For approximately 20 years, Facebook, Amazon, Apple, Netflix and Google or FAANG have done incredible work building companies with massive reach, piles of data and – thanks to the closely guarded data – an advantage in driving consumers to their own businesses. They succeeded by offering a lot of value to consumers first and foremost, but also to marketers.
Before them, if a firm wanted a consumer to read (F) something, buy (A) something, install (A) something, watch (N) something, or search (G) for something, there were not many other options.
But thanks to a new generation of companies, marketers are about to have a lot more options.
Prediction #1: Every company that has a direct relationship with users and access to data will eventually get into advertising.
When you reach consumers and you have access to data, you’ll eventually realise the value in monetising that audience beyond your core product – with ads.
Advertising is a $600bn-plus-a-year business, and the “marketing market” is even greater than that as it includes all the activities necessary to bring a product or service all the way to the consumer. So a piece of it, even if it’s a small one, is too tempting to pass up.
Take Amazon as an example. It expanded into advertising only around three years ago and has since become the third-largest advertising company in the US, with $18bn in revenue from the business stream. Even Apple, which for all intents and purposes is not an advertising company, is expected to generate $2bn in search ads in the app store by 2020.
The only reason a company would choose not to enter the advertising business is if it doesn’t reach enough consumers or if it doesn’t have its own data.
Prediction #2: FAANG will maintain their big slice of the marketing pie, but the pie is about to grow.
For the first time in a long time, we’ve started to see big companies going public and raising billions of dollars to finance their growth.
Thanks to Slack, Lyft, Uber, Pinterest, and soon companies like Airbnb and Postmates, FAANG might grow from the “big five” to become the big 10 and eventually the big 100.
One of the reasons we’re seeing this new wave of firms going public is due to a trend started a few years ago called “DTC” (direct to consumers), where companies are looking to sell directly to consumers, with nobody in the middle.
Many startups were ahead of the curve in this regard. E-commerce companies like Wayfair and Boxed built alternative marketplaces for groups of like-minded customers. Brands such as mattress maker Casper or Dollar Shave Club pioneered new subscription models based around brand story and community, disrupting Sleepy’s and P&G’s Gillette, respectively. These companies’ most valuable asset is always their customer relationships (and data) whether they stay private, go public or get acquired.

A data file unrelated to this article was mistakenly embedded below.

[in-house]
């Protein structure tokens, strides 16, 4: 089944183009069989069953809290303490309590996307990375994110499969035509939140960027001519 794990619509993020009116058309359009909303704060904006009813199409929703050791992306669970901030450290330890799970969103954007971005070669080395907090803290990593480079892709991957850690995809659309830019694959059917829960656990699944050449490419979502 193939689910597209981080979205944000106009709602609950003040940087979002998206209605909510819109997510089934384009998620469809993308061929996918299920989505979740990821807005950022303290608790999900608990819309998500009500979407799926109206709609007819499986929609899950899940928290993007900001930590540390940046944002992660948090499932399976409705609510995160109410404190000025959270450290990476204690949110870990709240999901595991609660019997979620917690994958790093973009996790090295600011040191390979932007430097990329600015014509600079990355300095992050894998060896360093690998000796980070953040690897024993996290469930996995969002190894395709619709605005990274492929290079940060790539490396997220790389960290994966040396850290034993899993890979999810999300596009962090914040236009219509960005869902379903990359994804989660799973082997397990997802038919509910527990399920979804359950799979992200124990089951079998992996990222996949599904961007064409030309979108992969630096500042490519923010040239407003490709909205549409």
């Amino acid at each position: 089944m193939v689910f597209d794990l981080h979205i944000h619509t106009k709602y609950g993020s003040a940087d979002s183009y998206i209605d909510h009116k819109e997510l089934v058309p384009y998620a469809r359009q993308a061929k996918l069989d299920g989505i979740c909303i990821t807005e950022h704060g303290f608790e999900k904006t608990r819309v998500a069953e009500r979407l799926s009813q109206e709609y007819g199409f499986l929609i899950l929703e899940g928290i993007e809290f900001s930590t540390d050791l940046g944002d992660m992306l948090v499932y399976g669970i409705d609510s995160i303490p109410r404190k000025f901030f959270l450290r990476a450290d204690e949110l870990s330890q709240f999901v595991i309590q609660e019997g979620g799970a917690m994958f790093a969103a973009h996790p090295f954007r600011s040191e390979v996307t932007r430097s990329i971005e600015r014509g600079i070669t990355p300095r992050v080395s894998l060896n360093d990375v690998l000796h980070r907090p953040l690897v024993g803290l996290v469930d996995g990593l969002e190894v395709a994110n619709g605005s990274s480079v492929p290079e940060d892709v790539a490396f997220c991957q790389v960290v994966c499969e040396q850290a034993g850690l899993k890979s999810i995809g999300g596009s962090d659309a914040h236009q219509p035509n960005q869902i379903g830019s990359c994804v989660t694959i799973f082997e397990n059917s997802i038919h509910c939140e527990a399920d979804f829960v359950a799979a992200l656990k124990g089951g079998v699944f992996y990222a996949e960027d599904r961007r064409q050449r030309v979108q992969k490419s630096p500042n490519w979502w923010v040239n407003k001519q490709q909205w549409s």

This new generation of post-FAANG-era companies is here to stay.
Rising stars like Pinterest and Airbnb will continue to thrive, creating new user-friendly online spaces that are compelling in their own right. Activity on these owned-and-operated mobile apps and websites generates hugely valuable troves of first-party data, which can then be used to improve user experience, strengthen customer relationships and convert users into advocates. This virtuous cycle offers a more sustainable and differentiated growth strategy for the rising generation of consumer brands.
And in the end, everybody will tap into the advertising market, offering various businesses the option to be promoted natively within their environment.
Last prediction: I’m optimistic about the future of advertisers, and this trajectory is great for consumers.
These new and emerging companies are evidence that a new era has arrived. While no one can afford to wean themselves entirely off any single major platform, the recent IPOs and those still to come prove there is a huge wave of new companies that will give advertisers more choice.
Both established and emerging brands will continue to advertise across FAANG, but with more advertising channels in their arsenal. I’m optimistic as there will be less concentration, more value for money and more access to the data advertisers need to succeed.
This is particularly great for consumers because if advertisers have choices outside of FAANG, their advertising costs will decrease and their product prices won’t have to increase in response.
These are exciting times for any company or investor looking to engage consumers. We are about to see a whole new crop of marketing companies, and this is great for all of us.
Adam Singolda is the founder and chief executive of Taboola.
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